John Trivett Nettleship
1841 – 1831
- Circa 1915
John Trivett Nettleship was born in Kettering, Northamptonshire on 11th February
1841, the second son of Henry John Nettleship, a solicitor there.
Nettleship was for some time a chorister at New College, Oxford. Afterwards he was sent to the cathedral school at Durham, where his brother Henry had preceded him. Having won the English verse prize on ‘Venice’ in 1856, he was taken away comparatively young, in order to enter his father's office. There he remained for two or three years, finishing his articles in London.
Admitted a solicitor and in practice for a brief period, he decided to devote himself to art, and entered himself as a student at Heatherley's and at the Slade School in London, but was largely self-taught.
For twenty-seven years (1874 – 1901) he exhibited spacious oil pictures of lions, tigers, etc., at the Royal Academy and for most of the period at the Grosvenor Gallery. In 1880 Nettleship was invited to India by the Gaekwar of Baroda, for whom he painted a cheetah hunt as well as an equestrian portrait. In his later years he took to the medium of pastel, and, painting his old subjects on a smaller scale, enjoyed greater popularity.
Nettleship was far more than a painter. His intellectual sympathies were unusually wide. In 1868, when only twenty-seven, he published a volume of ‘Essays on Robert Browning's Poetry,’ which was probably the first serious study of the poet, and has passed through three editions with considerable enlargements, of which the latest is entitled ‘Robert Browning: Essays and Thoughts’ (1895). The book brought about an intimate friendship between the poet and his critic. Another book that shows both his mature power of literary expression and his opinions about his own art is 'George Morland and the Evolution from him of some Later Painters' (1898). Here there are touches of self-portraiture.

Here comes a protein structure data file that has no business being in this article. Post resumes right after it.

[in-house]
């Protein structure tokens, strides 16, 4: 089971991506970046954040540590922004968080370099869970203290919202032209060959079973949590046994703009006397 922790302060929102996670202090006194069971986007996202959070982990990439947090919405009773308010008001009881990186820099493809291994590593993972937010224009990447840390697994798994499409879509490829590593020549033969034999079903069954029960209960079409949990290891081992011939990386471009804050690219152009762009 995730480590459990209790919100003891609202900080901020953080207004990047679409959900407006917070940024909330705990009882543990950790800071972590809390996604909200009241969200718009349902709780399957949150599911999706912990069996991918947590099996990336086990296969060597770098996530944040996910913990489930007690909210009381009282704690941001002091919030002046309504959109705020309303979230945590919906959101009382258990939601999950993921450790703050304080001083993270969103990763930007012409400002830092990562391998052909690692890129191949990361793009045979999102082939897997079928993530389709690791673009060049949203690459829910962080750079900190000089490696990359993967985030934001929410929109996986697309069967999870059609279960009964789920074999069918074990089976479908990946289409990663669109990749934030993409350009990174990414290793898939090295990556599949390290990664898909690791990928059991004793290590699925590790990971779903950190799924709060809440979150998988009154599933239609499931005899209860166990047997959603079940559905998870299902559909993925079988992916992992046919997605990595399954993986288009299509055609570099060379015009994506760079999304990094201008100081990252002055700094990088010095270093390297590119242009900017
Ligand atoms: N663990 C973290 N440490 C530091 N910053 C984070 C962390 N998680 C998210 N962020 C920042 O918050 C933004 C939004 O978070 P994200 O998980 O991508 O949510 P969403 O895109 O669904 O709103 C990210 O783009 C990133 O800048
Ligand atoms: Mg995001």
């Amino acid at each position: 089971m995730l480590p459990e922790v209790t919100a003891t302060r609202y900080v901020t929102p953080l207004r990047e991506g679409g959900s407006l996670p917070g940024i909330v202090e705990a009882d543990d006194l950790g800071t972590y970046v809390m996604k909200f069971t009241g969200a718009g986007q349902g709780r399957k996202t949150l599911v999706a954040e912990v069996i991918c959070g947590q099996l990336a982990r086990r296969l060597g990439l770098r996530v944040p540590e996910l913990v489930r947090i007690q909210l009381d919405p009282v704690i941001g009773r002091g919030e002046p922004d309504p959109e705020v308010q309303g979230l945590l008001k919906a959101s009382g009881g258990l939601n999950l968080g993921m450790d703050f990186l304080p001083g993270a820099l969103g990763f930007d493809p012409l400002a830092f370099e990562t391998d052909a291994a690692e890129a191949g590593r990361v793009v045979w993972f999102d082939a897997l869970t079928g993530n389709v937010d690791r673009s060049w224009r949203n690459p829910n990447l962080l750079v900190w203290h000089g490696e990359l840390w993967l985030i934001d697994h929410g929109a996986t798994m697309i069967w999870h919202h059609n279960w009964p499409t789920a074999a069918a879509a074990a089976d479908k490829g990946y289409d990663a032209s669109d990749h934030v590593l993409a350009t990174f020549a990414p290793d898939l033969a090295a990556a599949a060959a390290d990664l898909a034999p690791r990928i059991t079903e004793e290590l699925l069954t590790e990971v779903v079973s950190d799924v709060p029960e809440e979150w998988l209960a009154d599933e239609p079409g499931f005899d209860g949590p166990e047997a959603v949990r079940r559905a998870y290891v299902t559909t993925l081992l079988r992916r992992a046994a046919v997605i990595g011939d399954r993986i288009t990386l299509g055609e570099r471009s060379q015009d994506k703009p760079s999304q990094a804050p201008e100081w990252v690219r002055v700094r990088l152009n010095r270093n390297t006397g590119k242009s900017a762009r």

He was one of 'The Brotherhood', a group of the 1870s including John Butler Yeats and Edwin John Ellis. They were admirers of William Blake, on friendly terms with the Pre-Raphaelites or at least the Rossetti brothers, and part of the Bedford Park social and artistic group.
Nettleship died in London on 31 August 1902, and was buried at Kensal Green Cemetery. A memorial tablet in bronze, designed by Sir George Frampton, with the aid of two locally born artists, Sir Alfred East and Thomas Cooper Gotch, was placed in the parish church at Kettering.